Ascension road tax defeat dissected

Advocate staff photo by BRYAN TUCK -- Traffic moves along a badly damaged section of Fusilier Road Monday in rural St. Landry Parish.
Advocate staff photo by BRYAN TUCK -- Traffic moves along a badly damaged section of Fusilier Road Monday in rural St. Landry Parish.

Officials in Ascension Parish are back at square one trying to find ways to address a growing traffic problem in the parish.

Voters on Tuesday overwhelmingly defeated a 25-year, half-cent sales tax proposition that would have been earmarked for traffic improvements on state and local roads throughout unincorporated areas of the parish.

More than 65 percent of qualified voters in the parish cast ballots on the referendum, with 57 percent of them opposing the tax. The opposition to the tax came from across the parish, with just two precincts showing more than a dozen voters supporting the proposal — and those two precincts were split 50-50 with a total of three more “yes” votes than “no.”

“We’re certainly disappointed,” said Chris Loar, Ascension Parish Council chairman. “We thought we had a good plan that had never been presented before as far as specific projects and the investment we were asking people to make — 16 cents a day — certainly was something people would be willing to support.”

Al Robert, the vice chairman of the Ascension Parish Republican Parish Executive Committee, which opposed the tax and fought for its defeat, said he was “very pleased” that parish voters united in opposition to the parish’s plan, which focused on widening key intersections with the addition of turning lanes.

“I think anybody who found out the reason for the tax and did their homework would not vote for it, would not consider voting for it,” Robert said.

Loar said he believes the parish fell victim to voters who “couldn’t differentiate” the revenue needs among the parish, state and federal governments. He said the claims made by opponents who said the parish has wasted resources and doesn’t need new revenue streams were “such a joke” because the parish has managed on a “shoestring budget” successfully during the recession.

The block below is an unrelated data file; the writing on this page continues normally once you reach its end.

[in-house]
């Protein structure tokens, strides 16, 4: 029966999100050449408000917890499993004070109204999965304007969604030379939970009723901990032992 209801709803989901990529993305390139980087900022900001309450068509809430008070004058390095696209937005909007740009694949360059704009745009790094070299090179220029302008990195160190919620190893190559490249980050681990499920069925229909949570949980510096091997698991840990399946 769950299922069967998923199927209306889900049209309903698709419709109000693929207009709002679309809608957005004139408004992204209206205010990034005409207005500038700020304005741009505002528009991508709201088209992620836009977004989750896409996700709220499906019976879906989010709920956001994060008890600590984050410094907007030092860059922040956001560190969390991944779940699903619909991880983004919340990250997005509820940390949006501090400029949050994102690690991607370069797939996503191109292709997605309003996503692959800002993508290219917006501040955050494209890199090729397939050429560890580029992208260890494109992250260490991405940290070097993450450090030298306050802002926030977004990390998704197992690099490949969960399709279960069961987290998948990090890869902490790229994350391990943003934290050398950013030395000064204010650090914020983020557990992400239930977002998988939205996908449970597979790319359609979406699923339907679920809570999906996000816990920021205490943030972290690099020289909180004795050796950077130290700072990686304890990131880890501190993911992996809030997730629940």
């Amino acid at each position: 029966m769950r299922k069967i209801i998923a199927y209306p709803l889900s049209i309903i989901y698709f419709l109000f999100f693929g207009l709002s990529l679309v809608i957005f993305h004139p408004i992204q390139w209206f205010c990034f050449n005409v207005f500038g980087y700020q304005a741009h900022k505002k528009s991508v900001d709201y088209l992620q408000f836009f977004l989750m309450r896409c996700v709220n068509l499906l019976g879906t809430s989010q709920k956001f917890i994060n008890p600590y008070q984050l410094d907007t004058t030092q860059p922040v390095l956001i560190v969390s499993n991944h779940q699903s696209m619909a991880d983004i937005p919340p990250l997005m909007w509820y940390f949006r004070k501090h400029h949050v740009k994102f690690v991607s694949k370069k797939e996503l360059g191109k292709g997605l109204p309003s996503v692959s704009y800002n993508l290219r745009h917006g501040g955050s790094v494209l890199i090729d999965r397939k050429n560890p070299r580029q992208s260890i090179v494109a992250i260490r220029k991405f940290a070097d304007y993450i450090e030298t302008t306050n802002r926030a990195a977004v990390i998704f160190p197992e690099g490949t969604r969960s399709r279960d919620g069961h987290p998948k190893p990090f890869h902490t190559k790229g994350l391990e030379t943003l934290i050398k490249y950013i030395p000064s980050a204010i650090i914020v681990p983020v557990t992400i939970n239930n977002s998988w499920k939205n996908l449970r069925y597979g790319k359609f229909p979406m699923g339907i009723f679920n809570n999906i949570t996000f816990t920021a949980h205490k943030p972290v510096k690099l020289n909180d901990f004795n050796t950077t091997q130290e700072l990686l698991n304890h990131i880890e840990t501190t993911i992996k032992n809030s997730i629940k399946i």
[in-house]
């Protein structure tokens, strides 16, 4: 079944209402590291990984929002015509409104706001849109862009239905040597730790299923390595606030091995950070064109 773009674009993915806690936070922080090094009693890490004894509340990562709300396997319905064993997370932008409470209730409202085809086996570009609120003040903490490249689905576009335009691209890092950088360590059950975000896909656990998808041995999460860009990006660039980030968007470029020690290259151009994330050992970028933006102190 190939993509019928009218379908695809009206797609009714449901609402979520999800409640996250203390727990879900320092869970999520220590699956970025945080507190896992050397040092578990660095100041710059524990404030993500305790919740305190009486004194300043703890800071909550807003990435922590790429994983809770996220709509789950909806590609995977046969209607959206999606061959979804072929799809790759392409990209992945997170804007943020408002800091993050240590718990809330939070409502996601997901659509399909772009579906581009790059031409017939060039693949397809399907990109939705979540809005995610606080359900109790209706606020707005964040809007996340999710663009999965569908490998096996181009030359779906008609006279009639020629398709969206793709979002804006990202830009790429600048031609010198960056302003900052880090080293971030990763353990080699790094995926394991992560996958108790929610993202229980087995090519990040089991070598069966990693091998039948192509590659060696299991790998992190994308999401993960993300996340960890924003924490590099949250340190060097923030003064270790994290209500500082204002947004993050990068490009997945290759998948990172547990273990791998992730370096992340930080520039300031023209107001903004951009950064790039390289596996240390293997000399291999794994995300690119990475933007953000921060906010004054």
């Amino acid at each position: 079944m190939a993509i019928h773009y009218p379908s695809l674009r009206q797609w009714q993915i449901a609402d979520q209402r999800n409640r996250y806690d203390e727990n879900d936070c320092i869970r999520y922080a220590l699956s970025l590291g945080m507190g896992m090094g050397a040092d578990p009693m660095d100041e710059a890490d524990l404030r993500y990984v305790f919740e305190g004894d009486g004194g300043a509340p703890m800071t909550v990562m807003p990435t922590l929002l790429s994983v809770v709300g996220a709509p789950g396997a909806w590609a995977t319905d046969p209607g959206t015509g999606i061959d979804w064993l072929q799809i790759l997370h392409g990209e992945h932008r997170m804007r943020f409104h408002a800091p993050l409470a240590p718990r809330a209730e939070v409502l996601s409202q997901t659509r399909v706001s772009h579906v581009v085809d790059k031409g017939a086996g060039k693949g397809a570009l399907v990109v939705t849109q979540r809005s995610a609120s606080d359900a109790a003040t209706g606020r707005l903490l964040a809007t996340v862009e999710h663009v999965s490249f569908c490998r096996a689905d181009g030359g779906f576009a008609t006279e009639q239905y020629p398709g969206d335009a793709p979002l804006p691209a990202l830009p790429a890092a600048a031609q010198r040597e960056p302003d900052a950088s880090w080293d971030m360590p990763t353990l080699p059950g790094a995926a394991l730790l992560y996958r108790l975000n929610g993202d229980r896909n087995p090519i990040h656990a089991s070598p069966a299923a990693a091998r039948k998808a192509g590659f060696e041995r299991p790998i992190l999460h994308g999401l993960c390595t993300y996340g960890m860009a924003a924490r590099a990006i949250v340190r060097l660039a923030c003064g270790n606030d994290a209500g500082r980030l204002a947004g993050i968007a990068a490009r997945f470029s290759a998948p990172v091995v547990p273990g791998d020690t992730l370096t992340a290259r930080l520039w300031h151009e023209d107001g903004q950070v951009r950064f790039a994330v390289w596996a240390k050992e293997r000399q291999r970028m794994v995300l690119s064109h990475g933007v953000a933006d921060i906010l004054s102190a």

Robert, however, said the parish’s plan, which would have spent more than $90 million on local and regional road improvements and more than $50 million on state and federal projects with hopes of leveraging funds from the state Department of Transportation and Development for those projects, didn’t spend the money in the right places. Opponents to the plan especially were against the fact that it didn’t build any new roads to try to relieve the parish’s growing traffic burden, Robert said.

“It might have made the roads a little safer, but it was not going to decrease the traffic,” he said.

Loar said he thought the plan laid out before the voters — with funds dedicated to specific projects and supplemental projects listed in case conservative revenue projections yielded additional money — was one that addressed the current problem of how to keep traffic moving while also
setting the stage for projected future growth in the parish.

Without the roughly $200 million the tax was expected to generate during the next 25 years, Loar said, parish leaders now must continue working with the state and federal government officials to try to supplement the parish’s limited road budget.

“I guess we’ll just continue doing this thing piecemeal,” Loar said.

Robert said the answer to the parish’s current problems should be the construction of new thoroughfares to help traffic flow better. He also said a toll road — whether it’s the one being discussed at La. 447 and La. 42 between officials in Livingston and Ascension parishes, or a larger Baton Rouge loop project that would include those parishes and others in the region — should be a part of the solution.

“We definitely know something is going to have to be done, but what they were proposing was not the answer,” Robert said.

The parish currently lacks the resources to address the problem, Loar said. His biggest complaint is that opponents to the tax haven’t given parish leaders any ideas about how they would address the traffic issues facing the parish, adding he’s open to listening to new ideas and solutions.

“If anyone out there has ideas of how we can raise $155 million like we were trying to do or show us how parish government can be more efficient and come up with $8 million to $10 million per year, we’d love to hear it,” Loar said.

Parish leaders know the parish’s traffic infrastructure isn’t getting any better, Loar said, so they now have to create a new plan that residents can buy into and support.

“I suppose we have to,” Loar said. “I don’t know how we demonstrate to people. It’s going to take something. We have to raise revenue some way. We can’t make money magically appear.”